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Does Apple Have a Major Apple Watch Sapphire Problem?

by Todd Haselton | October 10, 2014October 10, 2014 7:00 am PDT

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The Apple Watch isn’t scheduled to launch until next year, but will Apple face major production problems even before it gets the device out the door? If you’ve been following the news lately, you might have noticed that Apple’s sapphire supplier GT Advanced Technology recently filed for Chapter 11 bankruptcy.

We don’t really know what happened – how GT Advanced Technology ran out of money, or exactly what sort of agreement it had with Apple, because the Court has allowed it to keep that information under wraps. The Wall Street Journal said it learned recently, however, that GT Advanced Technology has requested to wind down production of sapphire, which was otherwise being produced for the displays on the Apple Watch.

Apple wants all of the information kept quiet. The Wall Street Journal said that GT Advanced Technology is “prohibited… from even discussing the confidentiality arrangements,” with Apple, and that doing so could cost GT an additional $50 million. It’s all very bizarre, as Apple came in to provide more than $500 million in financing so that GT Advanced Technology could manufacture sapphire but, then seemingly months later, GT Advanced Technology files for bankruptcy, suggesting it has run out of cash. Did Apple do proper due diligence? One would think Apple would have examined GT’s financials before asking it to make parts for such an important product.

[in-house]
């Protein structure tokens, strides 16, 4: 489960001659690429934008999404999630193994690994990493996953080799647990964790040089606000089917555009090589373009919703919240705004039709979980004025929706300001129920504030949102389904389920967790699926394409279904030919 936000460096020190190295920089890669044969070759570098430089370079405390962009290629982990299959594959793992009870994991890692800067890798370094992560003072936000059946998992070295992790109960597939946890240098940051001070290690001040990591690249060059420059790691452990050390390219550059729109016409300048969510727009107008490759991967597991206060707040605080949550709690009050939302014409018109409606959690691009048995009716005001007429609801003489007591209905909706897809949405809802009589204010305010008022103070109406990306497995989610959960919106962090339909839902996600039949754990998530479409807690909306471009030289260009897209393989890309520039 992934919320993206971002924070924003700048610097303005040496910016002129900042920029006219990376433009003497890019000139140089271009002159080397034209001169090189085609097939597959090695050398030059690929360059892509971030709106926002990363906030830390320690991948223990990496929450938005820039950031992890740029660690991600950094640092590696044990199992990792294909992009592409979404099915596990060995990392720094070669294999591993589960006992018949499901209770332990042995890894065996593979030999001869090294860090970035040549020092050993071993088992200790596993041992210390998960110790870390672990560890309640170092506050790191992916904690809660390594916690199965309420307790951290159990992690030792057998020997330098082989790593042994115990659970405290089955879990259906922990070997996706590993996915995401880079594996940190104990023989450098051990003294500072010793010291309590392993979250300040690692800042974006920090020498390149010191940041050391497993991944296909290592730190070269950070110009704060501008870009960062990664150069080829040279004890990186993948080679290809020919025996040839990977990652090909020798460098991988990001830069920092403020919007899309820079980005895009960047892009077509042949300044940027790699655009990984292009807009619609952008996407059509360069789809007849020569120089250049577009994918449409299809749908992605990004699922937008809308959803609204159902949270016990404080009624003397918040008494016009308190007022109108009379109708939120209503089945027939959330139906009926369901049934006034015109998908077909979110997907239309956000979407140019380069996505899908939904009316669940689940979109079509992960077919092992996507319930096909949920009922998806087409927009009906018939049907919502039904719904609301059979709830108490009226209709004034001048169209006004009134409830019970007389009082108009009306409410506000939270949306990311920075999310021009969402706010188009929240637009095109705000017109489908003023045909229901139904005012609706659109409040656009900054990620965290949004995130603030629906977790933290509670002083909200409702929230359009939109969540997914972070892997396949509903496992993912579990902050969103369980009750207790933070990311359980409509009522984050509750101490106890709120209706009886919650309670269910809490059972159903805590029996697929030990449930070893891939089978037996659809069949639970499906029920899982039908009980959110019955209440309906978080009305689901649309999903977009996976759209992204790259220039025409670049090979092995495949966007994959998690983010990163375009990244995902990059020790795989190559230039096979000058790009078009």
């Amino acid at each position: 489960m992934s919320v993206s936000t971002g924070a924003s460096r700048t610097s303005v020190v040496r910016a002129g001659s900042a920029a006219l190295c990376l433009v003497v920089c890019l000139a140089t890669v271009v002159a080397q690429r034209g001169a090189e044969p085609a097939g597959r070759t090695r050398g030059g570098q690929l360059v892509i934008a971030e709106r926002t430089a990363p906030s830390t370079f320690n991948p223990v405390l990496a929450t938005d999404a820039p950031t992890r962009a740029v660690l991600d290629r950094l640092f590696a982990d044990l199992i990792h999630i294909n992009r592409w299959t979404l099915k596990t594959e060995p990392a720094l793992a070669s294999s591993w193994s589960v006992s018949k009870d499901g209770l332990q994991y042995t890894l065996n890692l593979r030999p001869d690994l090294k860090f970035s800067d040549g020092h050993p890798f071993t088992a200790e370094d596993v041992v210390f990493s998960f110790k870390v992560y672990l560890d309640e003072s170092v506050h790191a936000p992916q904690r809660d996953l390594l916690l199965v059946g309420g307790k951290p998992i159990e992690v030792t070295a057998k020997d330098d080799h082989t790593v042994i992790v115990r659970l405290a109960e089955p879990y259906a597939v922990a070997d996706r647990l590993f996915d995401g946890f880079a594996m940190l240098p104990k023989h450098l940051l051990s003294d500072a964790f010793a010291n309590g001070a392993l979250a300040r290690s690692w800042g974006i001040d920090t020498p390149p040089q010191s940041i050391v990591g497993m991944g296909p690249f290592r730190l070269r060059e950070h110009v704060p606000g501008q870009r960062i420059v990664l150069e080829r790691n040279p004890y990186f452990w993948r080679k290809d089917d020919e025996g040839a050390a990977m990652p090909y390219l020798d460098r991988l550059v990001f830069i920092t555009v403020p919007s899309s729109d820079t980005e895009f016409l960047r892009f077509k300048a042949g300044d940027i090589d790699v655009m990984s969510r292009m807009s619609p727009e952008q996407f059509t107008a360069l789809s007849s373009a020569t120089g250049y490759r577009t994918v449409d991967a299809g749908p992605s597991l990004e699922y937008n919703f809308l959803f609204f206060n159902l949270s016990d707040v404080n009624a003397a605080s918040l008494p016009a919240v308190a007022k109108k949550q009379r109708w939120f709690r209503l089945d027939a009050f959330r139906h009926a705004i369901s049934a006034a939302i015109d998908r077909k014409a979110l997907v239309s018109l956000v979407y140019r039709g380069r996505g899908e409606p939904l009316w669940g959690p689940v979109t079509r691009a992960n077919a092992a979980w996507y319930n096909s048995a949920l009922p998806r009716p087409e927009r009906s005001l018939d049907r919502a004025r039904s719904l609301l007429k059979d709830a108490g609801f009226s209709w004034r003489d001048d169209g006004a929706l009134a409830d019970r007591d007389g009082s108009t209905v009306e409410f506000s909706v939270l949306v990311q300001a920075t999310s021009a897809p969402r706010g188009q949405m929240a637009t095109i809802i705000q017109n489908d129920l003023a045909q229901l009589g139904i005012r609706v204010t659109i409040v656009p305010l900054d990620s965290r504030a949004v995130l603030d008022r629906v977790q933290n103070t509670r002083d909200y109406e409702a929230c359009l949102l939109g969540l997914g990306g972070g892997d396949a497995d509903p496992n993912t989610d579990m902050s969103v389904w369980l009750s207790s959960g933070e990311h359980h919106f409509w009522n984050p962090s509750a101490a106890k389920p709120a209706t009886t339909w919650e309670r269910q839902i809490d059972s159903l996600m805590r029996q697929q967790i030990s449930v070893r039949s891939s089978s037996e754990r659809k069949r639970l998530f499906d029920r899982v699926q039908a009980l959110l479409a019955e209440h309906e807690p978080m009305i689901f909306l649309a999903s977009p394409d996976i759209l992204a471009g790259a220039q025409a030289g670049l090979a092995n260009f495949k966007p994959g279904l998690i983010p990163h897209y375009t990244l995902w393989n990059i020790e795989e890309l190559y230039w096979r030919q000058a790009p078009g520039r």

What does this mean for the Apple Watch? Since the information is sealed down we don’t know how much sapphire GT Advanced Technology has already produced or how drastically it will affect production of Apple’s highly anticipated wearable. Apple promised the watch in early 2015 but this may force it to bump that date back while it tries to find other sapphire production facilities.

GT Advanced Technology will head to court on Oct. 15 where a judge will decide whether or not it can wind down production of the sapphire it’s producing. Also, keep in mind that Chapter 11 bankruptcy doesn’t necessarily mean a company is falling off of the face of the earth, but rather that it needs to restructure its business. Hopefully we start to learn more about this situation and how it happened soon.

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Todd Haselton

Todd Haselton has been writing professionally since 2006 during his undergraduate days at Lehigh University. He started out as an intern with...

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